More than Two Words: The Life and Legacy of Calvin Coolidge.  This nationally award-winning permanent exhibit uses Coolidge’s own words, objects from his life, and state of the art interactive media to tell the story of how a boy from rural Plymouth Notch became the 30th President of the United States. 

 

June 9, 4–5pm, Grace Coolidge Musicale #1 

Cellist Kate Jensik and pianist Abigail Charbeneau perform Brahms’ Sonata in E minor.


July 4, 10am–5pm, President Calvin Coolidge Birthday Celebration  

Plymouth’s July 4th commemorates the Nation’s birth, as well as the only U.S. president born on Independence Day, selected as a “Top 10 Summer Event” by the Vermont Chamber of Commerce.

 

July 21, 4–5pm, Grace Coolidge Musicale #2

       Ellen Nordstrom and Abigail Charbeneau present Flighty Females and Other Femmes  

       Fatales from the Golden Age of Broadway, with songs full of optimism, hope, and vocal tangos.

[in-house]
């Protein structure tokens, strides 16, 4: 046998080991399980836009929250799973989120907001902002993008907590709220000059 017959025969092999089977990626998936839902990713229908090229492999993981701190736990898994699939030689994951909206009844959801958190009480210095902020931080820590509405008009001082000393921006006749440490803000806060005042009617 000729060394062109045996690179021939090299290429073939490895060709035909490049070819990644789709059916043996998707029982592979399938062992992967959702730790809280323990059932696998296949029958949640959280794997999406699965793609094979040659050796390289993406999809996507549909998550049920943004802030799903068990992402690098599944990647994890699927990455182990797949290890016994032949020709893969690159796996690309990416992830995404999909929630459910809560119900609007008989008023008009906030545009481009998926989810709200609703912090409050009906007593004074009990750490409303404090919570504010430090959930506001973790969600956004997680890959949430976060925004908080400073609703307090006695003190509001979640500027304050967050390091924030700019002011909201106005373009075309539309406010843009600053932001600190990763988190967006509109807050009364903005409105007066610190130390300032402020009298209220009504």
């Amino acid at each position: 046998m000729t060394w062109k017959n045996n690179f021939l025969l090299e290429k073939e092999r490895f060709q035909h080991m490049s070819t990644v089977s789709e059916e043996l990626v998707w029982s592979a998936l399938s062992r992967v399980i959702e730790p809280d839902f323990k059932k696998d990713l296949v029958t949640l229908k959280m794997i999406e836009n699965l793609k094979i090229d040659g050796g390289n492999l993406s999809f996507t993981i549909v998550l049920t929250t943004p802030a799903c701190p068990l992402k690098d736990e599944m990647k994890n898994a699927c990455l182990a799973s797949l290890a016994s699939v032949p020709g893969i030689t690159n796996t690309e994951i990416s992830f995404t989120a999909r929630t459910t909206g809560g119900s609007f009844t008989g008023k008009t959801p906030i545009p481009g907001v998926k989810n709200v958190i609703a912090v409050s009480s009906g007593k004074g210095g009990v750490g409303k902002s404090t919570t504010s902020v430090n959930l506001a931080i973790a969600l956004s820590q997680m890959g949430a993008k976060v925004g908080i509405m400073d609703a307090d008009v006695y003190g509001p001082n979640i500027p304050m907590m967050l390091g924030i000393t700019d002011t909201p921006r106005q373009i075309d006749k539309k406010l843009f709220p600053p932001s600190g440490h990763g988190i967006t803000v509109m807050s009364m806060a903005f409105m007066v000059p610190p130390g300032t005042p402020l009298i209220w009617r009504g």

August 3, 10am–4pm, Plymouth Old Home Day 

Wagon rides, chicken barbecue, old-time music, sheep shearing, traditional craft demonstrations, and historic children’s games.

 

August 25, 4–5pm, Grace Coolidge Musicale #3

Abigail Charbeneau and Susan Cobb present a “piano four hands,” featuring music by American composers George Gershwin and Amy Beach.

 

August 31 & September 1, 2–5pm, Plymouth Folk & Blues Festival   

Plymouth’s 15th annual folk & blues concerts features; Dan Weber, Jay Psaros, The Whispering Tree, The Milkhouse Heaters, Zack Dupont, and The Kennedys.

 

October 12, 10am–4pm, Plymouth Notch Antique Apple Fest and 5K Race

Annual Coolidge 5K Race, cider pressing, wagon rides, historic farm & craft demonstrations, barbecue & harvest treats, cheese making and guided tours of the Plymouth Cheese Factory.

 

December 7, 10am–4pm, Coolidge Holiday Open House

Sleigh rides, old-time music, craft demonstrations, lunch at the Wilder House Restaurant, a special cancellation at the historic Plymouth post office, and children’s holiday activities. 

 

How the President Earned the Name “Silent Cal”